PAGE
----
Tim handpicks people out of the audience as the rumbling bass intro of Gone Baby Gone echoes around the room, giving them strict instructions that they’re there to dance. He bravely suggests people should make a run to get on stage, and fortunately no one takes him up on it otherwise the stage might not have held the weight of people. The song itself has been one of the unexpected revelations of the tour. It’s been cut loose, given a new life of its own, it’s a bit ragged around the edges compared to the studio version, it gets extended out to allow Tim to dance with each of those pulled up on stage (as well as Larry joining in and spinning one of the dancers round) making it unpredictable, Tim plays with the lyrics, but it’s got everything that’s core to what makes James special.
After the night before’s events in Guimaraes when they invited thirty local Nicolinos drummers on stage for Sound, it’s a hard act to follow, but what they do is to simply follow their own commands in the song, taking up the invitation to leave themselves behind, do something out of character and show us something they’ve never done before. It’s another song that’s benefited from a rest because they’re now still playing around with it, keeping its freshness and vibrancy and never resting on their laurels. It’s accompanied by a light show that’s every bit as wild and improvised in parts as the music.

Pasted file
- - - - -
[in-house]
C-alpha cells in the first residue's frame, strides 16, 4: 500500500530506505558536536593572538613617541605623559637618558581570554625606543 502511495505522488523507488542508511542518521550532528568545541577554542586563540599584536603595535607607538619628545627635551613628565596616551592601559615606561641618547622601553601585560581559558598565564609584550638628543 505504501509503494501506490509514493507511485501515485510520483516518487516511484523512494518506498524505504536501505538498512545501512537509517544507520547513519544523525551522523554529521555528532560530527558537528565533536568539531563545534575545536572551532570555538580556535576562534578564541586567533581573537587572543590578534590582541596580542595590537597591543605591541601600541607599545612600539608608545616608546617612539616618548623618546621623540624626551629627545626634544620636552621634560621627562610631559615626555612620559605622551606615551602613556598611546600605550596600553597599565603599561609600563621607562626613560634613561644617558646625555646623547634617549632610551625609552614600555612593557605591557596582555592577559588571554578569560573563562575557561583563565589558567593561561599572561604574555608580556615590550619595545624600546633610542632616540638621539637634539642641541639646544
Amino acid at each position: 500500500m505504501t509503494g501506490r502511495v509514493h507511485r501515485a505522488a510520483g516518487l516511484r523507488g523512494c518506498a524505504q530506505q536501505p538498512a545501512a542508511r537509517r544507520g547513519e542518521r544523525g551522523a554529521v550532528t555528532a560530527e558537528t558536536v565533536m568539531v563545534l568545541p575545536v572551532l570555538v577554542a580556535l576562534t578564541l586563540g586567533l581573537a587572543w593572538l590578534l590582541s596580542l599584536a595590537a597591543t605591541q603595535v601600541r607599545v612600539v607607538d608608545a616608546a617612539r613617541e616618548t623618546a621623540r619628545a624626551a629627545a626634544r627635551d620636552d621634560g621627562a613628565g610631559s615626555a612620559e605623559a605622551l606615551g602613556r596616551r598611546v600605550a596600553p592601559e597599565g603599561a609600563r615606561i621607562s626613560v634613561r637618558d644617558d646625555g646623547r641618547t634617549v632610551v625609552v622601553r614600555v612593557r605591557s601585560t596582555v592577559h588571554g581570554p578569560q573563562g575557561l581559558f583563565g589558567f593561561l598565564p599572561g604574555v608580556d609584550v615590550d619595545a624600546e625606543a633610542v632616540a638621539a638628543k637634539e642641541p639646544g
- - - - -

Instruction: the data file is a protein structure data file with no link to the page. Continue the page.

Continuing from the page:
Born Of Frustration and Interrogation open the encore proceedings. The former is another song with particular resonance here, the song that started to open doors for them in 1992 when they first came to Lisbon, the latter evidence that with La Petite Mort that they haven’t lost the ability to create songs that transcend the usual verse / chorus routine of so many bands’ complete works. Live, the dramatic twists and turns of the song are multiplied as it builds to the judgement section and then is taken away from us as it soars to its instrumental conclusion.
Sometimes is really the only fitting end to the gig and the tour. It’s the song here that is most identified with them, the one that gets local pulses raising the most. As it drops down the crowd take over, Tim goes surfing again, putting not just himself but the song in the hands of the audience, but it’s a safe pair. The seated area are all on their feet, the band exchange elated glances as they take control back from the crowd and improvise the song to its conclusion. There’s nothing you can do to follow this, not even one of the many big hitters that are conspicuous by their absence tonight (Sit Down, Ring The Bells, Tomorrow, Come Home, Say Something, Waltzing Along et al). It feels like it’s never going to end until people lose their voices.
Whilst the tour has had celebratory moments like this throughout and seen some unusual revelations (All Good Boys, Go To The Bank, Greenpeace), it’s fitting that the songs from La Petite Mort have nested themselves in the setlist and steadfastly refused to budge and be muscled aside. The crowd reactions throughout, both in the UK and Portugal, showed that it’s cemented its place as a favourite already and they still have that same ability to connect and touch with their audience as they had when people first heard them.